Data transmitted from the space station (sensor values, commands, other information...) and received on the ground is called telemetry. The purpose of the Mimic program is to retrieve the publicly accessible telemetry from the ISS and display it in an informative manner and also to utilize some of it to transmit to arduinos to run motors and match the physical orientation of the moving ISS joints.
Telemetry Signal Status
Signal Acquired aka AOS (Acquisition of Signal)
The "Signal Acquired" status indicator means that the program has a live connection with the NASA mission control public data adapters transmitting the actual data from the ISS.
Signal Lost aka LOS (Loss of Signal)
The ISS transmits telemetry by pointing moving antenna dishes (called the Space to Ground Antenna or SGANT and the S-band Antenna Support Assembly or SASA) at a Tracking and Data Relay Satellite (TDRS - pronounced Tee-Dress) which then relay the data to a ground station which forwards the data to NASA. There are three groups of TDRS satellites, that are in geostationary orbits over the Indian Ocean (TDRS-Z), Pacific Ocean (TDRS-West), and Atlantic Ocean (TDRS-East).
The three TDRS groups have overlapping coverage area so there can be continuous data transmission from spacecraft (ideally). However, because there is only one satellite in the TDRS-Z group it is only utilized during critical operations (spacecraft docking to the ISS or during a spacewalk...), so during normal operations the ISS will always lose signal over the Indian Ocean (known as the Zone of Exclusion (ZOE)).
Even with all three TDRS groups operating, the ISS will always lose signal during a "handover". While the ISS travels along its orbit, it passes under the TDRS satellites which remain roughly stationary over the same point on Earth, so once the ISS is getting close to the end of one TDRS group's coverage, the moving antennas will have to stop pointing at one TDRS satellite and will have to swivel all the way forward to acquire the next TDRS satellite along the ISS orbit. During these swivels (handovers), the antenna will be pointed between satellites and can't transmit information to the ground.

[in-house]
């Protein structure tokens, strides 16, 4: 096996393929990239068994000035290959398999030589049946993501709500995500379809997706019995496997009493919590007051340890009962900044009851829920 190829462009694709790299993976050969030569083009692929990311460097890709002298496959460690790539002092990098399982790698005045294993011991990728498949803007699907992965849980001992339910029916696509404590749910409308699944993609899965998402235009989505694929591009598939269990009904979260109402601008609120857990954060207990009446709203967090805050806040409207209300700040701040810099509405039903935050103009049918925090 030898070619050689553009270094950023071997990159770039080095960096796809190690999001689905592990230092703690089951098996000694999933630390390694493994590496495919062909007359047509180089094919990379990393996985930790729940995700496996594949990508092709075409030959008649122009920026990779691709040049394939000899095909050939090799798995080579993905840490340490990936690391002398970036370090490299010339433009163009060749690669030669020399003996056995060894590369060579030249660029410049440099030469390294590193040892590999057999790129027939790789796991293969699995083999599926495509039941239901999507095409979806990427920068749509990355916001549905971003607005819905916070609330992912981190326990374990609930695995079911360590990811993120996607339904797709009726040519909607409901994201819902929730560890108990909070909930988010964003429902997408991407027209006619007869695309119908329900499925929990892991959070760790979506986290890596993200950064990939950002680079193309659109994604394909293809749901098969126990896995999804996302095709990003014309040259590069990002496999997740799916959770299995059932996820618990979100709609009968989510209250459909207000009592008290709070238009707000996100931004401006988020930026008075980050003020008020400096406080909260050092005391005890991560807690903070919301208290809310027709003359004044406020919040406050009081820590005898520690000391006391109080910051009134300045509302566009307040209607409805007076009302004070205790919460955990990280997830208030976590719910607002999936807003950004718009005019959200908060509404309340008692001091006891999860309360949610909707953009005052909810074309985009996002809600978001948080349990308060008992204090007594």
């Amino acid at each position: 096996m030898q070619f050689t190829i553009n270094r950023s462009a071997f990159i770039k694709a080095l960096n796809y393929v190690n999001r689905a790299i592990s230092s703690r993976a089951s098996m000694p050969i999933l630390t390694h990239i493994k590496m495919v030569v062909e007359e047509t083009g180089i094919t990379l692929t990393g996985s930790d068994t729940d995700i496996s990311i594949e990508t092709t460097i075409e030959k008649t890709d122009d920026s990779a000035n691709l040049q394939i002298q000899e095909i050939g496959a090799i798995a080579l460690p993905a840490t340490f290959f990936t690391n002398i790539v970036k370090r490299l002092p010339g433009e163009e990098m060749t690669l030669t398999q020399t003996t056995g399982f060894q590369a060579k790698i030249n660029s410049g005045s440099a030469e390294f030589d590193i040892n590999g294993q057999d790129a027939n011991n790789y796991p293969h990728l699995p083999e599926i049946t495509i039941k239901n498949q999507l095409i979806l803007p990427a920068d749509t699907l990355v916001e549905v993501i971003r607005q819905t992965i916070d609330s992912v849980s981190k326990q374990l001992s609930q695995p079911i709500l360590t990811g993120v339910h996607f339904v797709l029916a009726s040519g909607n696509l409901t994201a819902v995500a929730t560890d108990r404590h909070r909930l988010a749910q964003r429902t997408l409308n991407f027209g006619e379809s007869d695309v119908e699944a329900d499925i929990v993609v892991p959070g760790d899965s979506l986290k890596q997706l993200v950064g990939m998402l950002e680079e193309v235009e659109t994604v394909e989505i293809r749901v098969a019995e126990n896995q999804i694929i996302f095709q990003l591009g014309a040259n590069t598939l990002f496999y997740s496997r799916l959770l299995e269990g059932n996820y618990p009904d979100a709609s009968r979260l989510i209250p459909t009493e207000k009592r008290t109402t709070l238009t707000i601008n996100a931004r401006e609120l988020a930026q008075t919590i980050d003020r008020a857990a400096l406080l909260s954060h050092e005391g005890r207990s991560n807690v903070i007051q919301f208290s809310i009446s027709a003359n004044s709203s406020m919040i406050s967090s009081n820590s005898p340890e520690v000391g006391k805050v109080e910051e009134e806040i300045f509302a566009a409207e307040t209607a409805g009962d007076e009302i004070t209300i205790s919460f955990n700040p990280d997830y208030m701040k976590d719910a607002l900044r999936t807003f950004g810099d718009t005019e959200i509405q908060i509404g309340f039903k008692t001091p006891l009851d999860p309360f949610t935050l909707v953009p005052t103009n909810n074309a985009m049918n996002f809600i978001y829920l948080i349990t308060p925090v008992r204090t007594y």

So in summary, Signal Losses will occur primarily: Every time the ISS passes over the Indian Ocean (for up to 15 minutes until the ISS gets into the coverage zone of the TDRS West satellites), or every time the ISS antennas swivel to point at the next satellite group after reaching the end of the previous satellite coverage (this LOS should only last for no longer than a few minutes).
Occasionally the signal will be lost for an extended period of time (a few hours) for other reasons. not aliens - promise ;)
This event has nothing to do with ISS data transmission. Occasionally something goes wrong with the public data adapters in Mission Control and the data stops updating but is not due to an LOS from the ISS (this only affects the public telemetry output, Mission Control is still receiving data from the ISS). If the timestamp for the last data value received lags behind the current timestamp by a certain amount (and an LOS status is not received) the data will be marked as stale. The stale data state can last anywhere from a few minutes to a couple of weeks. We have no control over when this happens (luckily it does not happen that often).
Upcoming Loss of Signal
The program will attempt to predict when a Loss of Signal with the ISS will occur, based on longitude and antenna gimbal angles. This icon indicates that the signal will be lost momentarily.